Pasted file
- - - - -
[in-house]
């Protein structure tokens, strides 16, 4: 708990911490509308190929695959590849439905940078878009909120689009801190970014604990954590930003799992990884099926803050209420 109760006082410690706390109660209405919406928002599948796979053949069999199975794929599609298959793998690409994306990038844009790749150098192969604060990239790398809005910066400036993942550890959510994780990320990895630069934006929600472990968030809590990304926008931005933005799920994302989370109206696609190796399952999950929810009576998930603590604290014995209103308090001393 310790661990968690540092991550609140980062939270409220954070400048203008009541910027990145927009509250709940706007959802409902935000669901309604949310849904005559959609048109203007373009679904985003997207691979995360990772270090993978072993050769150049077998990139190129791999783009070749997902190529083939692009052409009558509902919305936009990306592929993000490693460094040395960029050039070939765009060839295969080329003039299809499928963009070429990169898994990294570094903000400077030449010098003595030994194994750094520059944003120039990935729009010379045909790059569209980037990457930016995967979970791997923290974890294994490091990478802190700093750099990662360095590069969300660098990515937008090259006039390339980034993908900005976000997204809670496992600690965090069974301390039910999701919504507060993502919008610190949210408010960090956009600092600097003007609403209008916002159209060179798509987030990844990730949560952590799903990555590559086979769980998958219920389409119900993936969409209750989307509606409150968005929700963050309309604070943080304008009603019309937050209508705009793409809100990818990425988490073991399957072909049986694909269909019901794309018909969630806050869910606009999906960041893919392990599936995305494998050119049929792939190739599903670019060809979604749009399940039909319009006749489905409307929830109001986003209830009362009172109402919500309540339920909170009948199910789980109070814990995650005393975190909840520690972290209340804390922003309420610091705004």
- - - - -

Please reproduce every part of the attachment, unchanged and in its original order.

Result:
[in-house]
């Protein structure tokens, strides 16, 4: 708990911490509308190929695959590849439905940078878009909120689009801190970014604990954590930003799992990884099926803050209420 109760006082410690706390109660209405919406928002599948796979053949069999199975794929599609298959793998690409994306990038844009790749150098192969604060990239790398809005910066400036993942550890959510994780990320990895630069934006929600472990968030809590990304926008931005933005799920994302989370109206696609190796399952999950929810009576998930603590604290014995209103308090001393 310790661990968690540092991550609140980062939270409220954070400048203008009541910027990145927009509250709940706007959802409902935000669901309604949310849904005559959609048109203007373009679904985003997207691979995360990772270090993978072993050769150049077998990139190129791999783009070749997902190529083939692009052409009558509902919305936009990306592929993000490693460094040395960029050039070939765009060839295969080329003039299809499928963009070429990169898994990294570094903000400077030449010098003595030994194994750094520059944003120039990935729009010379045909790059569209980037990457930016995967979970791997923290974890294994490091990478802190700093750099990662360095590069969300660098990515937008090259006039390339980034993908900005976000997204809670496992600690965090069974301390039910999701919504507060993502919008610190949210408010960090956009600092600097003007609403209008916002159209060179798509987030990844990730949560952590799903990555590559086979769980998958219920389409119900993936969409209750989307509606409150968005929700963050309309604070943080304008009603019309937050209508705009793409809100990818990425988490073991399957072909049986694909269909019901794309018909969630806050869910606009999906960041893919392990599936995305494998050119049929792939190739599903670019060809979604749009399940039909319009006749489905409307929830109001986003209830009362009172109402919500309540339920909170009948199910789980109070814990995650005393975190909840520690972290209340804390922003309420610091705004």